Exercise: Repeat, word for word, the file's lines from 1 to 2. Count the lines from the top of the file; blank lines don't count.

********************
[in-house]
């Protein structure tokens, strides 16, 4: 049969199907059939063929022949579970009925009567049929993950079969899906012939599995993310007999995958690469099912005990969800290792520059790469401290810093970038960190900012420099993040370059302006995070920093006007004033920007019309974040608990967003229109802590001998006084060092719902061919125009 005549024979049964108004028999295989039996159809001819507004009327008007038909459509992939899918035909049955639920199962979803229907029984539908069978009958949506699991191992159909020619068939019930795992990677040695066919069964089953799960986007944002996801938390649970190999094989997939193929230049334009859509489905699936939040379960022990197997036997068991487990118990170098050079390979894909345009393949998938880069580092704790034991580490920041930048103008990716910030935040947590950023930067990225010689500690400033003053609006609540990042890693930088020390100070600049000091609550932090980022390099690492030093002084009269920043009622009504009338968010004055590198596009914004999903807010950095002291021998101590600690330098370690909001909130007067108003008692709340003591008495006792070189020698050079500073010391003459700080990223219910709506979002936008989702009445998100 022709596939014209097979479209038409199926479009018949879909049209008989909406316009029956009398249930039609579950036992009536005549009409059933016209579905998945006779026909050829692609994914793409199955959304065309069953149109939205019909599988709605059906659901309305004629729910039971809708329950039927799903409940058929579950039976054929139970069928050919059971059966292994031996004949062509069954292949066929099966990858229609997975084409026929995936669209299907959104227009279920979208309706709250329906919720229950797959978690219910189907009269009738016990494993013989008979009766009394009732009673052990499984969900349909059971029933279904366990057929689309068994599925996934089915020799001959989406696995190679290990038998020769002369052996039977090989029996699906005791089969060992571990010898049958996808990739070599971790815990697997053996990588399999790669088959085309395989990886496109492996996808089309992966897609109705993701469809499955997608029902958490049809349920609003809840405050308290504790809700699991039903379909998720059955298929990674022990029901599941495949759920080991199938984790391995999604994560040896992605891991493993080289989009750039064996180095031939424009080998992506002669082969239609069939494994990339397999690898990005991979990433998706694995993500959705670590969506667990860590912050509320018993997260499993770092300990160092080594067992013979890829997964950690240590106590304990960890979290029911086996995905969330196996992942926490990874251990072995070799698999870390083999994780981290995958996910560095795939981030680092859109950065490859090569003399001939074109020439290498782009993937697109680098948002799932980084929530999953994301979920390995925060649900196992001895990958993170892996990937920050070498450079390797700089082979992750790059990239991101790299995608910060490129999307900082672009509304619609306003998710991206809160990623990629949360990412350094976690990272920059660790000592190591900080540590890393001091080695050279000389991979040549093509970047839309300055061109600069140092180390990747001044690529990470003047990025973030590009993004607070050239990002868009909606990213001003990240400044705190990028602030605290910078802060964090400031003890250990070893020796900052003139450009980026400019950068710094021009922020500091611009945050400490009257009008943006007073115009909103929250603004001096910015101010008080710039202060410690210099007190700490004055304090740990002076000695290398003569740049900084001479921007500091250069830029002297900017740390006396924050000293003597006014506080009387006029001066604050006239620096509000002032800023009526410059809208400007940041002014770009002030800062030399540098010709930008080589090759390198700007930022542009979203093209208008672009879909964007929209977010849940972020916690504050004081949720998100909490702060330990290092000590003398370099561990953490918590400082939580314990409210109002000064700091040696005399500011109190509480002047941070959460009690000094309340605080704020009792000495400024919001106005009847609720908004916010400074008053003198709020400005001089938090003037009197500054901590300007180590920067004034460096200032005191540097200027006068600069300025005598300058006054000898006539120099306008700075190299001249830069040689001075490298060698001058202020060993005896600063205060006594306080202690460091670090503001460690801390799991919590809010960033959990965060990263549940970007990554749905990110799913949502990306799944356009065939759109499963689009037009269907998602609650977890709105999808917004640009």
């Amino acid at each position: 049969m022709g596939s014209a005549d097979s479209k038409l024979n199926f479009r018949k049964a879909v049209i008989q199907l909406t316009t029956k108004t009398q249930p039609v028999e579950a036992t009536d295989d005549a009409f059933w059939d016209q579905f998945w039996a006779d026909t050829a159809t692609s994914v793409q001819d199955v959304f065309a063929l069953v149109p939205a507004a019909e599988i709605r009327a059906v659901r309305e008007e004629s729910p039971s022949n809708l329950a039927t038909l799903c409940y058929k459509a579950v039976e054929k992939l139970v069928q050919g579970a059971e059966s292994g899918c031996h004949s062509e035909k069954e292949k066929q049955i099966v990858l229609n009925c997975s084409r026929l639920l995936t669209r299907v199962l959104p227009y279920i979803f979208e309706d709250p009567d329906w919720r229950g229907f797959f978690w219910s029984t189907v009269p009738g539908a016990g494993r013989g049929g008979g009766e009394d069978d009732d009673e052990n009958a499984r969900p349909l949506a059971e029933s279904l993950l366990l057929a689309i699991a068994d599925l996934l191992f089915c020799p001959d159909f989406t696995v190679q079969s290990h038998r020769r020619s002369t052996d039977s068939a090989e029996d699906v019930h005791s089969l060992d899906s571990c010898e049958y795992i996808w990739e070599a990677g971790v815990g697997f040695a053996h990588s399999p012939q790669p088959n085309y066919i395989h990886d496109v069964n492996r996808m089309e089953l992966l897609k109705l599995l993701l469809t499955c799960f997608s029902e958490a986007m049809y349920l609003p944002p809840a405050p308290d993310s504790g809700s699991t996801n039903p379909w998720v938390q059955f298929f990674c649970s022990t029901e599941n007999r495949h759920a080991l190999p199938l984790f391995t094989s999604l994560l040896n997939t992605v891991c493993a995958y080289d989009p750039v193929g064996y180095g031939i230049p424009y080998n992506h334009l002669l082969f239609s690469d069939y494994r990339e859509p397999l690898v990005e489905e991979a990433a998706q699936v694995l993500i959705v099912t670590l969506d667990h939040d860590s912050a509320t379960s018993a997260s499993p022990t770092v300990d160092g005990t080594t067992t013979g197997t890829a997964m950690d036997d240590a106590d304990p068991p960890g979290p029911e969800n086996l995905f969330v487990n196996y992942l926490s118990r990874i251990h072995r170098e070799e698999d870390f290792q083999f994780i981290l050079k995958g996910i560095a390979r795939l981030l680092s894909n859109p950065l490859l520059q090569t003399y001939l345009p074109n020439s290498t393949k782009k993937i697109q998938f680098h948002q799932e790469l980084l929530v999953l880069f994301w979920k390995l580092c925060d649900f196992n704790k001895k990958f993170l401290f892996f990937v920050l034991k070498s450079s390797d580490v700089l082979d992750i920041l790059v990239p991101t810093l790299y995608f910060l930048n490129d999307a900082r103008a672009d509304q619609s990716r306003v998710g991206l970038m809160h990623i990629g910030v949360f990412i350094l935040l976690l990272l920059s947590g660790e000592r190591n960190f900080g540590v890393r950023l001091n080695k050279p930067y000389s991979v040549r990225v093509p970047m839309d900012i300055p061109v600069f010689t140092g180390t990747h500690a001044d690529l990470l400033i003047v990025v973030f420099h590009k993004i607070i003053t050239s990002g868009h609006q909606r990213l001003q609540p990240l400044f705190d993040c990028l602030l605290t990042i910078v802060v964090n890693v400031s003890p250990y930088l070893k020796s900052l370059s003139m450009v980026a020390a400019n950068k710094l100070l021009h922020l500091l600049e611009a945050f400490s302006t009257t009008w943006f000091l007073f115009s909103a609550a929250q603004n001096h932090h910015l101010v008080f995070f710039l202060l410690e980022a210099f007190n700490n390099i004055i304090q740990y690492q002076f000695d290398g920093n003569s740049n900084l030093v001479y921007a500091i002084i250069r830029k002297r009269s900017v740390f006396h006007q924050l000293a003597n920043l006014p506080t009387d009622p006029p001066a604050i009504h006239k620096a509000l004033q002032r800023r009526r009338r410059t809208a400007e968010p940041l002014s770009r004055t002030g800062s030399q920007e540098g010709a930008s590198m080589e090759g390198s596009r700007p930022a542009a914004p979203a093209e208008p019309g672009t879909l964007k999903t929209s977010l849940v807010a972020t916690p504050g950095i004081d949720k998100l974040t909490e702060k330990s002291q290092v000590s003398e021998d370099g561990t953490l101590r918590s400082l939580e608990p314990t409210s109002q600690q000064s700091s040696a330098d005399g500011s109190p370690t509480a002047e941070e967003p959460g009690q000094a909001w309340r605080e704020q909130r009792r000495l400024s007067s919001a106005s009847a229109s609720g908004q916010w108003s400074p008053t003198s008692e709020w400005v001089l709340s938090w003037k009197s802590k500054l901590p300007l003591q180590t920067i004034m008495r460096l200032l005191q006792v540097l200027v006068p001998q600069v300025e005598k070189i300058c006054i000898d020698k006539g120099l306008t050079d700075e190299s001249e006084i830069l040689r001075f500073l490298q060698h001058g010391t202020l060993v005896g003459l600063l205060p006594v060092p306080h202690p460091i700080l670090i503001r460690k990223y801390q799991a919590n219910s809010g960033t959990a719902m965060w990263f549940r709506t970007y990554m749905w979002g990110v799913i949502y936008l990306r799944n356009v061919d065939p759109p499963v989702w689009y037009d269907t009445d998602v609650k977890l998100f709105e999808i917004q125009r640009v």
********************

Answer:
[in-house]
């Protein structure tokens, strides 16, 4: 049969199907059939063929022949579970009925009567049929993950079969899906012939599995993310007999995958690469099912005990969800290792520059790469401290810093970038960190900012420099993040370059302006995070920093006007004033920007019309974040608990967003229109802590001998006084060092719902061919125009 005549024979049964108004028999295989039996159809001819507004009327008007038909459509992939899918035909049955639920199962979803229907029984539908069978009958949506699991191992159909020619068939019930795992990677040695066919069964089953799960986007944002996801938390649970190999094989997939193929230049334009859509489905699936939040379960022990197997036997068991487990118990170098050079390979894909345009393949998938880069580092704790034991580490920041930048103008990716910030935040947590950023930067990225010689500690400033003053609006609540990042890693930088020390100070600049000091609550932090980022390099690492030093002084009269920043009622009504009338968010004055590198596009914004999903807010950095002291021998101590600690330098370690909001909130007067108003008692709340003591008495006792070189020698050079500073010391003459700080990223219910709506979002936008989702009445998100 022709596939014209097979479209038409199926479009018949879909049209008989909406316009029956009398249930039609579950036992009536005549009409059933016209579905998945006779026909050829692609994914793409199955959304065309069953149109939205019909599988709605059906659901309305004629729910039971809708329950039927799903409940058929579950039976054929139970069928050919059971059966292994031996004949062509069954292949066929099966990858229609997975084409026929995936669209299907959104227009279920979208309706709250329906919720229950797959978690219910189907009269009738016990494993013989008979009766009394009732009673052990499984969900349909059971029933279904366990057929689309068994599925996934089915020799001959989406696995190679290990038998020769002369052996039977090989029996699906005791089969060992571990010898049958996808990739070599971790815990697997053996990588399999790669088959085309395989990886496109492996996808089309992966897609109705993701469809499955997608029902958490049809349920609003809840405050308290504790809700699991039903379909998720059955298929990674022990029901599941495949759920080991199938984790391995999604994560040896992605891991493993080289989009750039064996180095031939424009080998992506002669082969239609069939494994990339397999690898990005991979990433998706694995993500959705670590969506667990860590912050509320018993997260499993770092300990160092080594067992013979890829997964950690240590106590304990960890979290029911086996995905969330196996992942926490990874251990072995070799698999870390083999994780981290995958996910560095795939981030680092859109950065490859090569003399001939074109020439290498782009993937697109680098948002799932980084929530999953994301979920390995925060649900196992001895990958993170892996990937920050070498450079390797700089082979992750790059990239991101790299995608910060490129999307900082672009509304619609306003998710991206809160990623990629949360990412350094976690990272920059660790000592190591900080540590890393001091080695050279000389991979040549093509970047839309300055061109600069140092180390990747001044690529990470003047990025973030590009993004607070050239990002868009909606990213001003990240400044705190990028602030605290910078802060964090400031003890250990070893020796900052003139450009980026400019950068710094021009922020500091611009945050400490009257009008943006007073115009909103929250603004001096910015101010008080710039202060410690210099007190700490004055304090740990002076000695290398003569740049900084001479921007500091250069830029002297900017740390006396924050000293003597006014506080009387006029001066604050006239620096509000002032800023009526410059809208400007940041002014770009002030800062030399540098010709930008080589090759390198700007930022542009979203093209208008672009879909964007929209977010849940972020916690504050004081949720998100909490702060330990290092000590003398370099561990953490918590400082939580314990409210109002000064700091040696005399500011109190509480002047941070959460009690000094309340605080704020009792000495400024919001106005009847609720908004916010400074008053003198709020400005001089938090003037009197500054901590300007180590920067004034460096200032005191540097200027006068600069300025005598300058006054000898006539120099306008700075190299001249830069040689001075490298060698001058202020060993005896600063205060006594306080202690460091670090503001460690801390799991919590809010960033959990965060990263549940970007990554749905990110799913949502990306799944356009065939759109499963689009037009269907998602609650977890709105999808917004640009």